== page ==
April 09, 2010

Students in select company at Posters on the Hill

by Christi Mathis

CARBONDALE, Ill. -- Two architecture students from Southern Illinois University Carbondale expect their presentation will be a bit outside the norm when they join a select group of young scholars participating in the prestigious annual Posters on the Hill competition.

Antoinette Lettiere, a senior from Oak Lawn, and James Schmidt, a senior from Woodridge, will present their work, “Saving ‘Shotguns’ in Cairo, IL -- Aiming for a Better Future” to U.S. senators and representatives next week. Their colorful poster is filled with photos and information about Cairo’s history, background information about an historic “shotgun” home, and the efforts of Lettiere, Schmidt and others to restore the home and spark additional restoration and redevelopment in Cairo.

From hundreds of entries across the country, the Council on Undergraduate Research selected the SIUC project as one of only about 60 to participate in the event. Lettiere and Schmidt will travel to Washington. D.C., this weekend. They will tour the Library of Congress and various museums and historical sights and participate in the Posters on the Hill activities, set for Monday and Tuesday, April 12-13. Lettiere’s sister, Tina Adams, will accompany them.

“We’re looking forward to making the SIUC School of Architecture something people have heard of outside of Southern Illinois,” Lettiere said. “It means a lot for Jim and me for our school to get national recognition. Our work is a very different type of research than most of what will be there. Ours is more about doing than writing. Most of the projects there are science projects of some kind whereas ours is hands-on, redesign/rebuild. It is vivid and eye-catching and we think it will stand out. We are pretty excited.”

Lettiere’s involvement with Cairo began in the summer of 2008 when she signed up for the architecture elective course Preservation Summer. She was fascinated as she learned about Cairo, its history and architecture and efforts to restore, preserve and revitalize it.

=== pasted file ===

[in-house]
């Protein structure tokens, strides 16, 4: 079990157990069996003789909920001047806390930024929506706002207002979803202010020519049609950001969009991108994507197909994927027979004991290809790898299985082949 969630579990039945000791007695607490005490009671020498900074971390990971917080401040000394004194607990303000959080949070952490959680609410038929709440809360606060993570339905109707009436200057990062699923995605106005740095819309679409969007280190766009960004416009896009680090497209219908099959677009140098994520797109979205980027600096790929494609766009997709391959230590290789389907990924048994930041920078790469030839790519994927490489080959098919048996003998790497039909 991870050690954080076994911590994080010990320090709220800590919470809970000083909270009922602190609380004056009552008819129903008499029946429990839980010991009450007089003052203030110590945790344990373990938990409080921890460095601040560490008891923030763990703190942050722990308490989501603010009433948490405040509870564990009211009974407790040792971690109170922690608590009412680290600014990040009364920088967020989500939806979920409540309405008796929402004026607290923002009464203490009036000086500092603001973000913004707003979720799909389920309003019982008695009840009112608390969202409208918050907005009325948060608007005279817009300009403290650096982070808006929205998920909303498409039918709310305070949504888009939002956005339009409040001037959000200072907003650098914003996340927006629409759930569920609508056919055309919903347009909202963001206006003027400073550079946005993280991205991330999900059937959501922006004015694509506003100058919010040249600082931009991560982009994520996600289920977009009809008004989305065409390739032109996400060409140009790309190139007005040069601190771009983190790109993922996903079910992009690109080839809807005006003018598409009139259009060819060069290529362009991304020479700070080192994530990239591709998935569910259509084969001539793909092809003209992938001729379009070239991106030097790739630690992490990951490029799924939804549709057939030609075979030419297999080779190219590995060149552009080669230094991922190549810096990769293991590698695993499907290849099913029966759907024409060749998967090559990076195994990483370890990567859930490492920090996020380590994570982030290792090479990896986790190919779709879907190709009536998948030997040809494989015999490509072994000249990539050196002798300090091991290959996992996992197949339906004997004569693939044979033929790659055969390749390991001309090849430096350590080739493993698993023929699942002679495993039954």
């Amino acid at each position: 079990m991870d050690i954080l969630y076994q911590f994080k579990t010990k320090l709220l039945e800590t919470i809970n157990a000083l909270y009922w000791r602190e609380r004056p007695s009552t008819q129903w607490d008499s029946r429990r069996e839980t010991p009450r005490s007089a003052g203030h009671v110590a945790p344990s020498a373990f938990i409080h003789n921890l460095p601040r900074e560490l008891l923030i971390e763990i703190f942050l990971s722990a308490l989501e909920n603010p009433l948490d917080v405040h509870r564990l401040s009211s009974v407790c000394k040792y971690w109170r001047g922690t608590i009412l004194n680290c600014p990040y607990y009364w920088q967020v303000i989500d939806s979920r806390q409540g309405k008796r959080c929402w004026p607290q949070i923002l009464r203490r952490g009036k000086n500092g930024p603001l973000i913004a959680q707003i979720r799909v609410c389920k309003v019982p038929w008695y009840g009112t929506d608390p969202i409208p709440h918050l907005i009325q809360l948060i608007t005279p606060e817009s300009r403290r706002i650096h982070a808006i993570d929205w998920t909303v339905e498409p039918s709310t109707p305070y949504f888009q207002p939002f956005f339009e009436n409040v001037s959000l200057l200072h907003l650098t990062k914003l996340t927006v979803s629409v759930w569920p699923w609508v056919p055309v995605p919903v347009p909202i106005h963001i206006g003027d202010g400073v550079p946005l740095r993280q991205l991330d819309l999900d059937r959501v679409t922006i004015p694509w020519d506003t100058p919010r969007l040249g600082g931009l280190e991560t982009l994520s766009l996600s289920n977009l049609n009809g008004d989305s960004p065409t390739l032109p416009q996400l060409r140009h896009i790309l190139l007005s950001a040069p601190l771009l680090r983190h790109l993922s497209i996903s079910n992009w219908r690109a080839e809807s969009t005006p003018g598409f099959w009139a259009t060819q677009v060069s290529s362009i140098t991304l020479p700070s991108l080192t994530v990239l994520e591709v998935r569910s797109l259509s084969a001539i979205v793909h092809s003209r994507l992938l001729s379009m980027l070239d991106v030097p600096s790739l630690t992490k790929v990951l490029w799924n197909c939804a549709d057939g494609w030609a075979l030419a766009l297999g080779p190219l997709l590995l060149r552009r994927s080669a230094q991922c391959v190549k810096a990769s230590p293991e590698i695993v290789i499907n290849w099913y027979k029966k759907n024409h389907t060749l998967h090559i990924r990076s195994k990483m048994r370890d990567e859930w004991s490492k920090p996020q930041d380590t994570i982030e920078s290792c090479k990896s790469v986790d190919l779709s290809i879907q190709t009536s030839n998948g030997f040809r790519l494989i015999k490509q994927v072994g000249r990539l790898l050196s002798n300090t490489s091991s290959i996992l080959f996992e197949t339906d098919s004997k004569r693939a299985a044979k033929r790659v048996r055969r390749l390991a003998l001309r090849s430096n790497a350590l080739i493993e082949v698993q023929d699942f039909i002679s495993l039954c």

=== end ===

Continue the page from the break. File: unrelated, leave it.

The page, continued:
“It was very hands-on learning,” she said.

She continued her work as an independent research project and Lettiere won the 2009 Undergraduate Research Forum Independent Research Award at SIUC for her project “Saving Shotgun Houses in Cairo, Illinois.” Along with winning the REACH: Research-Enriched Academic Challenge award came the recommendation that she apply for the 2010 Posters on the Hill competition.

In the meantime, Schmidt, the son of Kathleen and James Schmidt, joined Lettiere and others from SIUC, the Cairo community and Adventures in Preservation participants in the shotgun house restoration project during summer 2009.

“We did a lot of investigating, learning, talking and trying a little bit of everything to restore this house,” Lettiere said. Much of their effort was devoted to restructuring the front and back porches, but they also re-glazed every window and secured period hardware and made every double-hung window functional. They made all sorts of repairs, including dealing with siding and flooring issues.

“We learned a lot. We realized that even if a house or building looks really bad, it is probably structurally sound and can be restored cheaper than it can be rebuilt,” Schmidt said.

Lettiere and Schmidt submitted a project abstract to the Council on Undergraduate Research and Lettiere said they were “pretty shocked and very excited” to learn they were selected to participate in the upcoming poster presentations. Both said they are very much looking forward to meeting lawmakers and showing them their research at the Rayburn House Building on Tuesday. Schmidt said they hope to raise awareness of the Cairo restoration efforts, in turn securing support and perhaps funding in the future.

“Toni and Jim have a passion for what they do. If it weren’t for their passion, going down there every day for 10 weeks in the hottest part of the summer, doing all that hard work that they didn’t get paid anything for, not near as much would have been accomplished. It’s amazing that after all of that, they’re still excited about it. It’s an honor to be around people like that. We are very proud of them,” said Robert Swenson, SIUC associate professor and architect.

As Lettiere and Schmidt finalize plans for graduate school with the goal of becoming licensed architects -- Lettiere will work on her master’s at Portland State University in Portland, Ore., this fall, while Schmidt is unsure as yet where he will pursue his master’s -- they’ll continue their Cairo efforts this summer. In fact, the two will be helping architect Bill Black Jr. provide instruction for this summer’s Adventures in Preservation workshop. Participants will begin restoration of another shotgun house as work continues to finish the 2009 restoration project.

Schmidt and Lettiere also created a “how to” book, “Reviving your Shotgun House” that documents their work in Cairo. There is a copy at the Cairo Public Library, available for public viewing.

The Council on Undergraduate Research is a non-profit educational organization supporting and promoting collaborative research and scholarship by undergraduate students and faculty. This is the third time in four years that students from SIUC have earned invitations to participate in the Capitol Hill event.